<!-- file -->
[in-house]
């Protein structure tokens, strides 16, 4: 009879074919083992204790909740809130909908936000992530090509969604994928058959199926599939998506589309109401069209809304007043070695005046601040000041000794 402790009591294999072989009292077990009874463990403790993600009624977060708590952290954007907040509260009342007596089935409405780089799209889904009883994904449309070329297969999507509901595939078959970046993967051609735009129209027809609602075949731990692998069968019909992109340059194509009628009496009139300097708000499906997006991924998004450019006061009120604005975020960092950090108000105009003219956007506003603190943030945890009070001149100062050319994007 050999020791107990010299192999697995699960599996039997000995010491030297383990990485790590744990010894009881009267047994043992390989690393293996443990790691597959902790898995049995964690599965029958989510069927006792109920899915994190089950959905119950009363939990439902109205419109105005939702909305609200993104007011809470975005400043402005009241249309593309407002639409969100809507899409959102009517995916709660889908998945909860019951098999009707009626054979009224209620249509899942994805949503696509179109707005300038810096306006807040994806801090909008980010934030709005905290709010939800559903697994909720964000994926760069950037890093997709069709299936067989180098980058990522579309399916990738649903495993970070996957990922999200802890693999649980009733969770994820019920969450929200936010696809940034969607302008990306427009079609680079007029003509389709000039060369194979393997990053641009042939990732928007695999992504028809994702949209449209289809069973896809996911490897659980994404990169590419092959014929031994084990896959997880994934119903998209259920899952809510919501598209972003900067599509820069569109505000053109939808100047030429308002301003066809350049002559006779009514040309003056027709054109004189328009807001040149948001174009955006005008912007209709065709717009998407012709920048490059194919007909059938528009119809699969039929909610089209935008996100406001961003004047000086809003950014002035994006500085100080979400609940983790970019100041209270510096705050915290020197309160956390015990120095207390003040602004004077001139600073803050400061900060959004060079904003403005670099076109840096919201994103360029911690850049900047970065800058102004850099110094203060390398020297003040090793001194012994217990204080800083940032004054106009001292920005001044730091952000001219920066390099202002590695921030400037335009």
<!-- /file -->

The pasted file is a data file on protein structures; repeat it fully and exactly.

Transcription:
[in-house]
């Protein structure tokens, strides 16, 4: 009879074919083992204790909740809130909908936000992530090509969604994928058959199926599939998506589309109401069209809304007043070695005046601040000041000794 402790009591294999072989009292077990009874463990403790993600009624977060708590952290954007907040509260009342007596089935409405780089799209889904009883994904449309070329297969999507509901595939078959970046993967051609735009129209027809609602075949731990692998069968019909992109340059194509009628009496009139300097708000499906997006991924998004450019006061009120604005975020960092950090108000105009003219956007506003603190943030945890009070001149100062050319994007 050999020791107990010299192999697995699960599996039997000995010491030297383990990485790590744990010894009881009267047994043992390989690393293996443990790691597959902790898995049995964690599965029958989510069927006792109920899915994190089950959905119950009363939990439902109205419109105005939702909305609200993104007011809470975005400043402005009241249309593309407002639409969100809507899409959102009517995916709660889908998945909860019951098999009707009626054979009224209620249509899942994805949503696509179109707005300038810096306006807040994806801090909008980010934030709005905290709010939800559903697994909720964000994926760069950037890093997709069709299936067989180098980058990522579309399916990738649903495993970070996957990922999200802890693999649980009733969770994820019920969450929200936010696809940034969607302008990306427009079609680079007029003509389709000039060369194979393997990053641009042939990732928007695999992504028809994702949209449209289809069973896809996911490897659980994404990169590419092959014929031994084990896959997880994934119903998209259920899952809510919501598209972003900067599509820069569109505000053109939808100047030429308002301003066809350049002559006779009514040309003056027709054109004189328009807001040149948001174009955006005008912007209709065709717009998407012709920048490059194919007909059938528009119809699969039929909610089209935008996100406001961003004047000086809003950014002035994006500085100080979400609940983790970019100041209270510096705050915290020197309160956390015990120095207390003040602004004077001139600073803050400061900060959004060079904003403005670099076109840096919201994103360029911690850049900047970065800058102004850099110094203060390398020297003040090793001194012994217990204080800083940032004054106009001292920005001044730091952000001219920066390099202002590695921030400037335009």